A Gr/E4 sign outside the monastery directs you to Gouverneto monastery, in the north.
The monastery was built by monks from the nearby monastery of Aghios Ioannis (of St. John), mentioned below, for whom the "path to the afterlife" was indeed very "painful.
As if the sacrifices and sufferings of the ascetic life were not enough, the pirates made the situation even worse. So, at some point - no one knows exactly when, but most scholars place it in the early years of Venetian rule - the monks abandoned their monastery of St. John and moved to a safer location in the south, where they built a proper monastery - a fort! This was surrounded by a thick rectangular wall, 40 x 50 metres, with square towers with embrasures and burners at all four corners. The burners were particularly useful for the defence of the place, as boiling water could be poured on the attacking enemy!
In the centre of the monastery courtyard is the church, dedicated to the Virgin Mary, " the August Queen of Heaven, Sovereign Mistress of Angels".. Its façade is very impressive, decorated with sculpted Venetian monster heads. There are also two chapels, one dedicated to St. John the Hermit, founder of the monastery of Aghios Ioannis, and the other to the "Aghii Deka" (the Ten Saints). Unfortunately, there is very little to see inside the church, as all the precious relics and icons were destroyed in 1821, when the Turks burned the monastery and massacred the monks. Today, only two monks live in the monastery and they are only threatened by the hundreds of tourists who arrive every day in July and August... If, however, you visit the monastery in spring or autumn, you will feel welcome.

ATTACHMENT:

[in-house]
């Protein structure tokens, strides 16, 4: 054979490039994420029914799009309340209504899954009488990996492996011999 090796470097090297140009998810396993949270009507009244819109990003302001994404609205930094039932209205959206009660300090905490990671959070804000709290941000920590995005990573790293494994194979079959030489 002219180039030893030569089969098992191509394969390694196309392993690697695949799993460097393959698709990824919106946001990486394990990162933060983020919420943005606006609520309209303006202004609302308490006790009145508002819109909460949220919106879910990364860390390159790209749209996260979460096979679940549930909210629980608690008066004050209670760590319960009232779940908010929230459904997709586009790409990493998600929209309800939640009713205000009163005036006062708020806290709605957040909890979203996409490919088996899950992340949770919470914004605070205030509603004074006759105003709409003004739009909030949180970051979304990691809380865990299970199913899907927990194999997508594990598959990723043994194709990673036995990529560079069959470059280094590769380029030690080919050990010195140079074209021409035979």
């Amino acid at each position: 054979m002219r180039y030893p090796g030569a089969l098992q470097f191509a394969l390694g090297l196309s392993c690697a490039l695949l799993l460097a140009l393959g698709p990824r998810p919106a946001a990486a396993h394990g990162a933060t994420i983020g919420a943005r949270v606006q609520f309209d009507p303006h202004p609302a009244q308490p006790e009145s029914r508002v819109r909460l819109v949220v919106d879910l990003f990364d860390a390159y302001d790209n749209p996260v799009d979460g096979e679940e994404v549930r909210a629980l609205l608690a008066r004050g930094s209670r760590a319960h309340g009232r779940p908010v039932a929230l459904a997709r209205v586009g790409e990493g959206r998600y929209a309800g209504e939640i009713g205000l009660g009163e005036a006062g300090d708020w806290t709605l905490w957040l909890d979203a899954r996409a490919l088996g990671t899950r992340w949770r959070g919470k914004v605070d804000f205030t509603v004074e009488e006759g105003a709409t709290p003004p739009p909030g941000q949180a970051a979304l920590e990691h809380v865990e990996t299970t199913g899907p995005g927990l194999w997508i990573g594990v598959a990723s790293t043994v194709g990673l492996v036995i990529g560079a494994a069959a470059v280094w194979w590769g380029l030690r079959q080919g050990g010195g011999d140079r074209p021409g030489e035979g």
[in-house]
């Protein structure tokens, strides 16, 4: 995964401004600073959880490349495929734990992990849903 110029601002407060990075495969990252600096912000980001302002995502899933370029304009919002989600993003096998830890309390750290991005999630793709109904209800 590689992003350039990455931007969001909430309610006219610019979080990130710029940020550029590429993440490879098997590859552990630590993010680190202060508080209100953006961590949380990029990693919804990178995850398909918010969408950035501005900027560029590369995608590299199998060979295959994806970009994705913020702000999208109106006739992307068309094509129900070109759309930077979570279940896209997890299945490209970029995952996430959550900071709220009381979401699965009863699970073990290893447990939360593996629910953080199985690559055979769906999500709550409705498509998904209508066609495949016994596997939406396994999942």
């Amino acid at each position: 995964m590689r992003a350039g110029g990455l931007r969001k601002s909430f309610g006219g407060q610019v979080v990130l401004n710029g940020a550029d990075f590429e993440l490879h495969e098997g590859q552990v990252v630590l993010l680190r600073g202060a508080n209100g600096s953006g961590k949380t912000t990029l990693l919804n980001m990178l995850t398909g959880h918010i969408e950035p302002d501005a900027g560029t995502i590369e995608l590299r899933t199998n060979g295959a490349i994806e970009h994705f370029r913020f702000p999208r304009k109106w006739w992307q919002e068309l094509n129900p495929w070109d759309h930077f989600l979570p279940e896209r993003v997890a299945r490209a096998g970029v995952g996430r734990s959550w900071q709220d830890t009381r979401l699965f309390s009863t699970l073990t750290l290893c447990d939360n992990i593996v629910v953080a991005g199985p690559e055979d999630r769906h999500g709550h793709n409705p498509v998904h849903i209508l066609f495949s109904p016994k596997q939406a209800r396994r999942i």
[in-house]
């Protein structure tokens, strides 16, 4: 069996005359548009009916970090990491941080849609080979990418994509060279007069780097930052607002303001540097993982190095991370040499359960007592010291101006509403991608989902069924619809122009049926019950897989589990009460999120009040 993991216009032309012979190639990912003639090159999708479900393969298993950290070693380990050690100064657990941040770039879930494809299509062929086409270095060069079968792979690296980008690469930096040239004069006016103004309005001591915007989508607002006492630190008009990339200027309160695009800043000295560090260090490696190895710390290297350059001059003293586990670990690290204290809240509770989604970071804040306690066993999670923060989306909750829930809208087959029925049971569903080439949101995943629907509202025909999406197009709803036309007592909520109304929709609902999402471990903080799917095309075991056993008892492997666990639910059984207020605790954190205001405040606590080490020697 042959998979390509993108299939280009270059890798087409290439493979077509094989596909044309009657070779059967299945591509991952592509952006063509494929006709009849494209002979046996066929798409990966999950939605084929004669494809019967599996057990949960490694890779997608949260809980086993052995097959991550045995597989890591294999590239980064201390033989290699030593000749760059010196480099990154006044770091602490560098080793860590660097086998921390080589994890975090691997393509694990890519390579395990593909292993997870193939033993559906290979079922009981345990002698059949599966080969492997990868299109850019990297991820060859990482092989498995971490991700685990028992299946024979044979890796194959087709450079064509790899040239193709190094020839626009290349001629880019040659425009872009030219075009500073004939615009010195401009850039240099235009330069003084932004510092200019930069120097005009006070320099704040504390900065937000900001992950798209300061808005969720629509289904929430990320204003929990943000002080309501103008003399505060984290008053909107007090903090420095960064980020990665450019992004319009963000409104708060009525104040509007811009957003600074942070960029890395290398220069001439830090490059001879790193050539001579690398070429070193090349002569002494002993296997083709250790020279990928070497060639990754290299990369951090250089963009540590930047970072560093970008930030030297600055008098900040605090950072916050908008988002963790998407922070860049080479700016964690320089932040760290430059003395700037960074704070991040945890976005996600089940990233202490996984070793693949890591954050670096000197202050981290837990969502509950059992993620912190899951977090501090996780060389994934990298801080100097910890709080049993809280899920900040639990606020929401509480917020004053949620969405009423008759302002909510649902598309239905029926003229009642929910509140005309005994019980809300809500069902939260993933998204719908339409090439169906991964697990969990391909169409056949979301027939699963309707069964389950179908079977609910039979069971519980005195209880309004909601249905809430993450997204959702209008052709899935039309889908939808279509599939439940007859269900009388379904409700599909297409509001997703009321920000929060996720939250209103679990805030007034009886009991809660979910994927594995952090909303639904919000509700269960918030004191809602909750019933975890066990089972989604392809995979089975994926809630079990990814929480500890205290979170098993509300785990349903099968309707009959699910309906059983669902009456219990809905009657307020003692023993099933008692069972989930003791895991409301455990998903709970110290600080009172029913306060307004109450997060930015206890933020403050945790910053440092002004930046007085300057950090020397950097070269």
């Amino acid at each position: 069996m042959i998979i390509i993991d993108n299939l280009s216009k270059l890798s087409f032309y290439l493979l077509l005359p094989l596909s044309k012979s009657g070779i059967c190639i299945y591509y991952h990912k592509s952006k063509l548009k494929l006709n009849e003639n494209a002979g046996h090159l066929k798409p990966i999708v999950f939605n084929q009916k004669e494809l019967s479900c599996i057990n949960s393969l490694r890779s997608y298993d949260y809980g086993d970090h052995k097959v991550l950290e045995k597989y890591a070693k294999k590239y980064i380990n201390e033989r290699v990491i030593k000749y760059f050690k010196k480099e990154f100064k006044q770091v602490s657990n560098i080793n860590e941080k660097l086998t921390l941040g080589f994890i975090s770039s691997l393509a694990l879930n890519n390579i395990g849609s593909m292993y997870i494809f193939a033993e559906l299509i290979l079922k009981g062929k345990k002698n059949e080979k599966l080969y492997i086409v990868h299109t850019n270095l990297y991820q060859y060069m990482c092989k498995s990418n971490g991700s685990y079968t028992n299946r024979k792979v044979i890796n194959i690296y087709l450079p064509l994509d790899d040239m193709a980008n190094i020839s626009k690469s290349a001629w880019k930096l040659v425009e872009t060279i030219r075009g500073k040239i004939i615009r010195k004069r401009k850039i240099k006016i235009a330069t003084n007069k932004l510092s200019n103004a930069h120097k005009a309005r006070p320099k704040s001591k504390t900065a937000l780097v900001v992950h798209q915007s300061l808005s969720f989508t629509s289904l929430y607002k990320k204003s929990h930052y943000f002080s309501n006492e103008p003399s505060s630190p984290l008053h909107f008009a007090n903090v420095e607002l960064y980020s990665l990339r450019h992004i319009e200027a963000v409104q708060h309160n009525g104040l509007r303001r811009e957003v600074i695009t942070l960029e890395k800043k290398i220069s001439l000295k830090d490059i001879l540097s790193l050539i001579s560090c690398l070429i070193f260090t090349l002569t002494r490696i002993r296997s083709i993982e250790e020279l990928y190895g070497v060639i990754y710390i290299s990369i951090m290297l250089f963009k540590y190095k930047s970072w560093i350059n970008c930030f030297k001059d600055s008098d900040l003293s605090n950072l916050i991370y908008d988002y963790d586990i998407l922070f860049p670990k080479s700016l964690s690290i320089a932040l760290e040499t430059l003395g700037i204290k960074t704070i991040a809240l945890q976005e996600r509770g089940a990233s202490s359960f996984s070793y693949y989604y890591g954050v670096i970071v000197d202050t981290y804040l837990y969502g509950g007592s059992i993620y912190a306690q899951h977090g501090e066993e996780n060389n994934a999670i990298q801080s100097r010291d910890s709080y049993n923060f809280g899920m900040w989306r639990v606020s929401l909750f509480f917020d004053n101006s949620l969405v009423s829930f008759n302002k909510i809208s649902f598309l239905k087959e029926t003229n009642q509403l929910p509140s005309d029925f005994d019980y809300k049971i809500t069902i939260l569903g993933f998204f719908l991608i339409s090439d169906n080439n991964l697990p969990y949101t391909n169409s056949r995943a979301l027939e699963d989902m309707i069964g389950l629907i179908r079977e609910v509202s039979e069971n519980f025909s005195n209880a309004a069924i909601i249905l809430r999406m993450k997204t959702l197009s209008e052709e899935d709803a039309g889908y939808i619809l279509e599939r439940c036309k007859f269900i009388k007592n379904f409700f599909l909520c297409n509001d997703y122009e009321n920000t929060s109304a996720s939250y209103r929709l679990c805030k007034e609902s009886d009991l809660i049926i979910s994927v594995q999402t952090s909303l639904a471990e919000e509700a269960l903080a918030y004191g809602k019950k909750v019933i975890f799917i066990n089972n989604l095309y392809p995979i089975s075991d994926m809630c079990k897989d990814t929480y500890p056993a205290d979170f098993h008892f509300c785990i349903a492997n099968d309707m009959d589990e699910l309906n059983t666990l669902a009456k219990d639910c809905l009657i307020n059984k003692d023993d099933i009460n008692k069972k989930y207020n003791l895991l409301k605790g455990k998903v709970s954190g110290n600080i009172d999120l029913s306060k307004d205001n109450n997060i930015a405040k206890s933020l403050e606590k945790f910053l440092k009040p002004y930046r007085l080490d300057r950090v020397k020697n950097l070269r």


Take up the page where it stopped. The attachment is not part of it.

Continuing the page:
Aujourd’hui, seuls deux moines vivent au monastère et ils ne sont menacés que par les centaines de touristes qui y arrivent chaque jour, en juillet et en août… Si, toutefois, vous visitez le monastère au printemps ou en automne, vous vous sentirez les bienvenus.
From the monastery of Gouverneto, a path leads north into an impressive and majestic gorge called Avlaki.
After about half an hour's walk, you will arrive at the abandoned monastery of Aghios Ioannis, better known as Moni Katholiko. Il a été construit au cours du 6e ou du 7e siècle sur le flanc d’une gorge abrupte, au cœur du paysage rude d’Akrotiri. Moni Katholiko est probablement le plus ancien monastère de Crète.
Its founder is said to be none other than Saint John the Hermit, who spent his life in this region. The monastery church is carved out of the rock, and only the west side is made of stone.
An imposing stone bridge some 50 metres long and 15 metres wide stretches in front of the monastery, joining the two sides of the gorge at a height of 30 metres. This bridge also serves as the monastery's courtyard.
In the early Christian era, and long before the monastery was built, the caves surrounding it, still visible today in the steep walls of the ravine, were inhabited by hermits. In the largest of them (135 metres deep), St. John the hermit spent a life of seclusion and died peacefully. Its 2 x 1.8 metre opening is located to the left of the monastery church and can be easily explored with a good torch.
If you wish to explore the area further, you can continue past the bridge and follow the rough path which, after twenty minutes, will lead you to the rocky shore where the small monastery harbour was once located. Although there is no sand to lie on, the water is crystal clear, ideal for a quick and refreshing dive. KTEL)